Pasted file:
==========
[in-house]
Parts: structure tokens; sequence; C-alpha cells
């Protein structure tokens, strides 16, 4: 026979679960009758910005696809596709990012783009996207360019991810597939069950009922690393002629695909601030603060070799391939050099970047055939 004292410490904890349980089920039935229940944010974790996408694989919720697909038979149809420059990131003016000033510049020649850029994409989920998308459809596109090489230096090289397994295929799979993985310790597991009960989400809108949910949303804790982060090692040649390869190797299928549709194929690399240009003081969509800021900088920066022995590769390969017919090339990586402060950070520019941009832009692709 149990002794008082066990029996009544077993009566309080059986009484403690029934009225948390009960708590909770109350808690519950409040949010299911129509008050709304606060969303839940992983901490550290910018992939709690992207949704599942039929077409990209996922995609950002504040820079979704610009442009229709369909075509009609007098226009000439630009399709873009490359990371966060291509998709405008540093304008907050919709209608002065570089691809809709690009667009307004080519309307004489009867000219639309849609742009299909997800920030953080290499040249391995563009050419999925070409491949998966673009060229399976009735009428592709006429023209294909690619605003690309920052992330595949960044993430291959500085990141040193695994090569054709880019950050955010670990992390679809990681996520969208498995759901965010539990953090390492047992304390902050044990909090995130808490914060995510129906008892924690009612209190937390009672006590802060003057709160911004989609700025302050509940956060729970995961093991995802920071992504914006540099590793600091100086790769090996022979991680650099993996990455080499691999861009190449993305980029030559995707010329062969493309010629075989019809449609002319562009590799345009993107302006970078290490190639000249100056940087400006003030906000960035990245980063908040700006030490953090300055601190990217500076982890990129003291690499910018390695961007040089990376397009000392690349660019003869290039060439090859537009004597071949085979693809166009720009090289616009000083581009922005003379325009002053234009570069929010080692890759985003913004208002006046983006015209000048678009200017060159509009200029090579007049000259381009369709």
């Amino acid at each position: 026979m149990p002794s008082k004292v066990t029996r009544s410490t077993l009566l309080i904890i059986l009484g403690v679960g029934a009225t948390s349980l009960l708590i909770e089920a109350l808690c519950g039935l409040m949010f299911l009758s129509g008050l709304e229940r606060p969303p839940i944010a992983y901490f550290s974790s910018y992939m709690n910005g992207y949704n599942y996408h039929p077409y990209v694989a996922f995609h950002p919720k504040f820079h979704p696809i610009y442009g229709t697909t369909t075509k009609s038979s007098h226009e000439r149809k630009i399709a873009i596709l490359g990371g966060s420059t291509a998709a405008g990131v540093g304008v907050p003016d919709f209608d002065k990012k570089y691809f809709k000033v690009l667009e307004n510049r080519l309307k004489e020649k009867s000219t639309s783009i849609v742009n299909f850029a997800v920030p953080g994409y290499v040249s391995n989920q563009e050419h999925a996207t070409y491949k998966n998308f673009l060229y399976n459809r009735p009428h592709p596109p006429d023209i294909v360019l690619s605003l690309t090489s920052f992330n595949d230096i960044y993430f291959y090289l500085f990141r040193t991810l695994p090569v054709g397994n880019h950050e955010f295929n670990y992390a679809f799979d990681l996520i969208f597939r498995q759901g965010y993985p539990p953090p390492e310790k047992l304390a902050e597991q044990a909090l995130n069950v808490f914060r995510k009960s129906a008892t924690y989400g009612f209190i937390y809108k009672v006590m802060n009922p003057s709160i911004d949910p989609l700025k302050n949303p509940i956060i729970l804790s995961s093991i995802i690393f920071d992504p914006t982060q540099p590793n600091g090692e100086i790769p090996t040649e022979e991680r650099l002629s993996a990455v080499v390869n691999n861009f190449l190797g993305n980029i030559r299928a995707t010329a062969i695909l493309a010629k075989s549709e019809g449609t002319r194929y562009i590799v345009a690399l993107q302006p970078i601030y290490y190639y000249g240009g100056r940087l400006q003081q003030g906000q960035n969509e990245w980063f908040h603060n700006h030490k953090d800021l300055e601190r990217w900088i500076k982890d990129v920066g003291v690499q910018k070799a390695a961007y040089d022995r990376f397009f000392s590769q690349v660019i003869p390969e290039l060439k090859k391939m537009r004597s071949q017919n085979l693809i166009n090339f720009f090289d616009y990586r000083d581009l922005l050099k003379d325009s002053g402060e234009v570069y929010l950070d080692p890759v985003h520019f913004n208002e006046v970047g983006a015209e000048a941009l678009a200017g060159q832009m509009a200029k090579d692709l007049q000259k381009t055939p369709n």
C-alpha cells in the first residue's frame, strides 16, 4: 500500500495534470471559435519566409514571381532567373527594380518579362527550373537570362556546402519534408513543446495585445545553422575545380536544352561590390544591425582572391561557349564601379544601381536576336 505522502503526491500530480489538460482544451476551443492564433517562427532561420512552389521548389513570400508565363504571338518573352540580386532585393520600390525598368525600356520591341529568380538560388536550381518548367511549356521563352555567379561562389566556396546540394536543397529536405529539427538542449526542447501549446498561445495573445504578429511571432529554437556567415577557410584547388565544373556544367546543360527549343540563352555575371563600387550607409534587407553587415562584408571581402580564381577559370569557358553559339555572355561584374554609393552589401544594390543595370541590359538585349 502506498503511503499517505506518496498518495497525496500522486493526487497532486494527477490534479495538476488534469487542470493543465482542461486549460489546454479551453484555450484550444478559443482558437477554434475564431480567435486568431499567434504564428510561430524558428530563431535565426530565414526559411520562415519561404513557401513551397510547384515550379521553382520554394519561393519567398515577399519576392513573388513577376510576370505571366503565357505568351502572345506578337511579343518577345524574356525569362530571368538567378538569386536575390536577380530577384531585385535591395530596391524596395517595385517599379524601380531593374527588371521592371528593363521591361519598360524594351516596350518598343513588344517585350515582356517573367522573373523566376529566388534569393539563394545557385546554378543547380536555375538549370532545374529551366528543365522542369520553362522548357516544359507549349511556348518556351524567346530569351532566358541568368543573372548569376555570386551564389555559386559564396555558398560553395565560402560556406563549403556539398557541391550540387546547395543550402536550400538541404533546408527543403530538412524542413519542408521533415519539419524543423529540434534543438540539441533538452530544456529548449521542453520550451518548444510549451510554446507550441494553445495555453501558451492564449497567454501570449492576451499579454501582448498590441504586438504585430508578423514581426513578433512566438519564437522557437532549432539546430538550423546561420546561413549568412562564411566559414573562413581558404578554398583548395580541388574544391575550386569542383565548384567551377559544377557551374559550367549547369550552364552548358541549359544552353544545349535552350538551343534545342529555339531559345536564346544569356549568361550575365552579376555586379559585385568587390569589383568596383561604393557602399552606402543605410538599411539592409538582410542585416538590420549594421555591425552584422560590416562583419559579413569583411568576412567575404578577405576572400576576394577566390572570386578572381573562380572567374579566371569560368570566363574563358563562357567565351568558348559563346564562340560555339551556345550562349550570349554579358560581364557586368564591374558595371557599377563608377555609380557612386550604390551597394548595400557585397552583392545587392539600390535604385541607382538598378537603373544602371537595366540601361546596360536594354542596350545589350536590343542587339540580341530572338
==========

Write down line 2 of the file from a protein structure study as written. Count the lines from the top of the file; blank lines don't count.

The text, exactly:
Parts: structure tokens; sequence; C-alpha cells